Jackie Hadden, who lives in Cold Spring, spent three years living in rural Japan. She spoke with Alison Rooney.
How did you wind up in Japan?
In my first year of college in Canada, I took a linguistics class in which the professor shared tales of traveling the world teaching English. I was hooked, and made it my degree. After graduation, I was hired by the Japan Exchange and Teaching (JET) program and spent 1994 through 1997 in Oyodo-cho, a town in Nara prefecture, 90 minutes from Osaka. I worked in a junior high school as an assistant English teacher.
How did the educational experience differ from Canada’s?
It was a fairly rigid. There were regular uniform checks, and teachers stood by on graduation day with black hairspray in case a student had decided to assert his or her individuality with blonde or red hair dye. After a student was accused of shoplifting, three teachers went to deal with it, not the student’s parents. The students were sweet, though. I also taught adults at night, which was the highlight of my week. I am still in touch with some students 24 years later.
Were Westerners common in the area?
Not at all. I was a source of curiosity. I had to tape a sheet of paper partially over the inside of my mail slot because little kids liked to peek to see how the gaijin [foreigner] lived. I would come to school on Monday and have a student recount the contents of my grocery basket from that weekend. They hadn’t been at the store, but their grandmother had been!
Were there “lost in translation” moments?
Many. With the cultural and language barriers, I felt like a child at times. People were amazingly kind to me, but I inevitably experienced bouts of homesickness. On one particularly difficult day, I stopped at the bakery to get something to drown my sorrows with. I took the treat home, ready for the chocolate inside, only to discover I had bought a bun filled with red bean paste. I’m pretty sure I cried.
I made other mistakes. While traveling home from Tokyo during my first week with my boss, I bought a nice lemon drink at 9 a.m. from a platform kiosk, cracked it open in the sweltering summer heat only to discover it was sake, not something to be drunk in the morning, or in front of one’s boss, especially if you were a woman.
Another time that first summer, I put my futon over my balcony railing to air it out like I saw my neighbors do, except I didn’t know about the clip. I came home from work to find my mattress one floor down on my neighbor’s balcony, which was awkward to knock and explain but better than having it end up on the train tracks below.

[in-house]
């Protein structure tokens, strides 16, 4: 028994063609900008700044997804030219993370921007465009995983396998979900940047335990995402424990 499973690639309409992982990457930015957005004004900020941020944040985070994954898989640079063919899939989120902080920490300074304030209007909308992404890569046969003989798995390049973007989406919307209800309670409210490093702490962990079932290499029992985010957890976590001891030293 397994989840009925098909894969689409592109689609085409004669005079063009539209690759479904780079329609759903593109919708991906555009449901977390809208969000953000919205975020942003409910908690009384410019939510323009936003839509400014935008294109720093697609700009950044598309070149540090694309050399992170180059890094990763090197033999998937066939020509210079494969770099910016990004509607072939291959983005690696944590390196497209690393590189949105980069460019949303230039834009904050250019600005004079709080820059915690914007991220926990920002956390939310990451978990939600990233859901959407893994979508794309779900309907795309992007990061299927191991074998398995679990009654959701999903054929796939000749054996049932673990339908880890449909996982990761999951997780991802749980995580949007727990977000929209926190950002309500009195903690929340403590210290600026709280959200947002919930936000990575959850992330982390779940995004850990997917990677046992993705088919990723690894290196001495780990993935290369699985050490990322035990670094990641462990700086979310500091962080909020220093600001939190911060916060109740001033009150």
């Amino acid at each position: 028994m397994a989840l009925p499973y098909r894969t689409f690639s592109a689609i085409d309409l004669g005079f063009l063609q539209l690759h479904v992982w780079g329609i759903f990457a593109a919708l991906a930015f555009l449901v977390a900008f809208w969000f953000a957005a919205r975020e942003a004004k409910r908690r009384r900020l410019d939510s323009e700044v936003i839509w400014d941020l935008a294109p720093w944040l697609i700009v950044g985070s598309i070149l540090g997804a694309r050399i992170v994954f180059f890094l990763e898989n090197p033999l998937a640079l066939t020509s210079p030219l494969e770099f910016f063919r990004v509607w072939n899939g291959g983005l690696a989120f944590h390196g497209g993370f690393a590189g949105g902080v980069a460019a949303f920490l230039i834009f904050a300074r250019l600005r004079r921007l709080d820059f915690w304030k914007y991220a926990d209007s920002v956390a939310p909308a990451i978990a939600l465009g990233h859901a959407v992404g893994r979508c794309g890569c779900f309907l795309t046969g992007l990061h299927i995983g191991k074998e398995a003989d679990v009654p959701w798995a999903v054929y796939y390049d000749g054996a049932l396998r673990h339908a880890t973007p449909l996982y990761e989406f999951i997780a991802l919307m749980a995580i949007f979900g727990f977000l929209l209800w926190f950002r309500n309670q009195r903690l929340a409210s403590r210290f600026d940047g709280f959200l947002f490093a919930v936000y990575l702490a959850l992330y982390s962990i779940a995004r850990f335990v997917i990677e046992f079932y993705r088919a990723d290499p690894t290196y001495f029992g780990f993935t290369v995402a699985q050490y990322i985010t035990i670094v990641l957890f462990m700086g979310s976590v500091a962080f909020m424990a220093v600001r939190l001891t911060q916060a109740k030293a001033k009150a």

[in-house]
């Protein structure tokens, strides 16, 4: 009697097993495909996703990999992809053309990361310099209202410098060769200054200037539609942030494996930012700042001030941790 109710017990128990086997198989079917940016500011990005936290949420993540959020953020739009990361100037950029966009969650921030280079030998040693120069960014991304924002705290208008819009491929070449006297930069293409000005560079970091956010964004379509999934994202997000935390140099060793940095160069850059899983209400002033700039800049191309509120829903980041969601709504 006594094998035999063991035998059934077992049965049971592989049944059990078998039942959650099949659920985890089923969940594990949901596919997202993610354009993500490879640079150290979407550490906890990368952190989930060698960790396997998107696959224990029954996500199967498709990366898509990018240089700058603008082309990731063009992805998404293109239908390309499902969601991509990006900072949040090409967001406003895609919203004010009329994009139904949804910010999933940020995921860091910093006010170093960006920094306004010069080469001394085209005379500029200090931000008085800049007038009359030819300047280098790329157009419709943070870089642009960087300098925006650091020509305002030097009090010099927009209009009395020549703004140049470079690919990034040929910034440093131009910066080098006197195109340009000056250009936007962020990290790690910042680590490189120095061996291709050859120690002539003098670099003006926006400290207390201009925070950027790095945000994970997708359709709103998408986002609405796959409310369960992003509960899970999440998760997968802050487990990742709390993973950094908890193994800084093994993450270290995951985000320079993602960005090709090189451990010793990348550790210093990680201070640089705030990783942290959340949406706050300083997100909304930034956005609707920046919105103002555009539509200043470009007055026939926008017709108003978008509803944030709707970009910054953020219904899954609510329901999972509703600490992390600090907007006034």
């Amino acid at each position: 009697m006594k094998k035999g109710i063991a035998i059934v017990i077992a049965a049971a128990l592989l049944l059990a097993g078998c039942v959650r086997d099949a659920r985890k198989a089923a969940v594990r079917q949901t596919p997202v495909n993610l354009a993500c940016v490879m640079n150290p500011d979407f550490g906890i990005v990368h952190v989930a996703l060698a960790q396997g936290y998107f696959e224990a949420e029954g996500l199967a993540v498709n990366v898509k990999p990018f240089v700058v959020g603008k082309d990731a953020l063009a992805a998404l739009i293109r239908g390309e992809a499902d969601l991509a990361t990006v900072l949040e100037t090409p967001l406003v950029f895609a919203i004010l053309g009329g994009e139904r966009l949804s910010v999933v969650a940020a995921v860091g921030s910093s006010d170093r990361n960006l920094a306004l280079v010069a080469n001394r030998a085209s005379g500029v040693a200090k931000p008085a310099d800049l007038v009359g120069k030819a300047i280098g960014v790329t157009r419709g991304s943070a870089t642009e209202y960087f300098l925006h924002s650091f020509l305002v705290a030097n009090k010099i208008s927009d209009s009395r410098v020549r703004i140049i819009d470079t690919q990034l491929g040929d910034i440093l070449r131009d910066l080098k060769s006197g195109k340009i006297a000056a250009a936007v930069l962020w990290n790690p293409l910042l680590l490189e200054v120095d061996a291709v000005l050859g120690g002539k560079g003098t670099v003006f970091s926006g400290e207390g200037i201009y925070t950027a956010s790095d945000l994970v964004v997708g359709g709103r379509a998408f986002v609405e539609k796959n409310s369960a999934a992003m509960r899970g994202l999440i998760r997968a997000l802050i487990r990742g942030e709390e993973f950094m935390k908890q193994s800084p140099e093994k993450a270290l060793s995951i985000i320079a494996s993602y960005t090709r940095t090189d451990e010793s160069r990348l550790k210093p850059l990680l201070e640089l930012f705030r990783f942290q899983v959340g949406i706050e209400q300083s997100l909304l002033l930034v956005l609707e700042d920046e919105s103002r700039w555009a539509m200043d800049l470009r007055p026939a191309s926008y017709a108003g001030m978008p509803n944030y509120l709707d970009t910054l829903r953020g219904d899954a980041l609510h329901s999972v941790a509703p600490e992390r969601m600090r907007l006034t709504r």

On another occasion, I was working at the school board office when beautiful, thick grapes were brought in as a gift and distributed on plates. I was enjoying mine until the woman at the desk next to me opened her Japanese-English dictionary with an apologetic smile to the page with the word barbarian. I was the barbarian, not having known you must slit the grape with your front tooth, push the contents into your mouth and leave the skin on the plate.
After climbing Mount Fuji, I wanted to clean up and asked at the tourist counter where I could find a sento (public bath — originally a strange concept but by then I had acclimated to sitting naked with strangers). Thank goodness my Japanese was good enough to recognize that I had been sent not to a sento but to a soapland, which is a brothel-type bathhouse. I returned to the bus station to get another address, this time from the horrified counter person on the next shift who couldn’t understand how the other person had made such a mistake!
Was there a time when you felt that you were seen as a local?
Yes. I served as the town’s honorary police chief for a day, which entailed putting on a uniform — complete with a regulation handbag — and handing out fliers at the train station about emergency procedure reminders. Two nights later, the police chief called me at 9 p.m. from a tiny bar that probably sat 10 people. He and the rest of the off-duty officers were there, and he invited me to sing karaoke. I learned a few stand-by songs. Pro tip: Anybody can sing “Love Me Tender.”
What most resonates with you now, 24 years later?
I loved the beauty of the country: the vivid green of rice paddies in the wet season, turning to gold in the summer; the call of cicadas filling the long, hot days; the scent of incense and the lulling sound of chanting in the temples; the beautiful surprise of coming across peaceful shrines in unexpected places. I loved the simple kindness that lies below the formality of the people in Japan.
I’ll also never forget waking up to the sound of rattling trash cans, which turned out to be the 7.3 Kobe earthquake. Interestingly, my grandfather was on a ship in Yokohama harbor in 1923 when the Great Kanto earthquake (7.9) happened.
Japan was the perfect place for a new graduate to figure out the path ahead. It was safe, clean and interesting, and the pay was excellent, and it made me a better teacher for the students I taught English at schools in New York City.
Have you ever returned to Japan?
I’ve gone back twice. My son came with me when he was 10 and attended elementary school for a day in my old town. While there I was “adopted” by the family of two of my students whose mother had done a homestay trip to Arkansas 20 years earlier. She wanted to return the kindness she had experienced in the U.S. Her daughters have visited me in Cold Spring twice and are now mothers themselves. I hope to host to host their daughters here someday.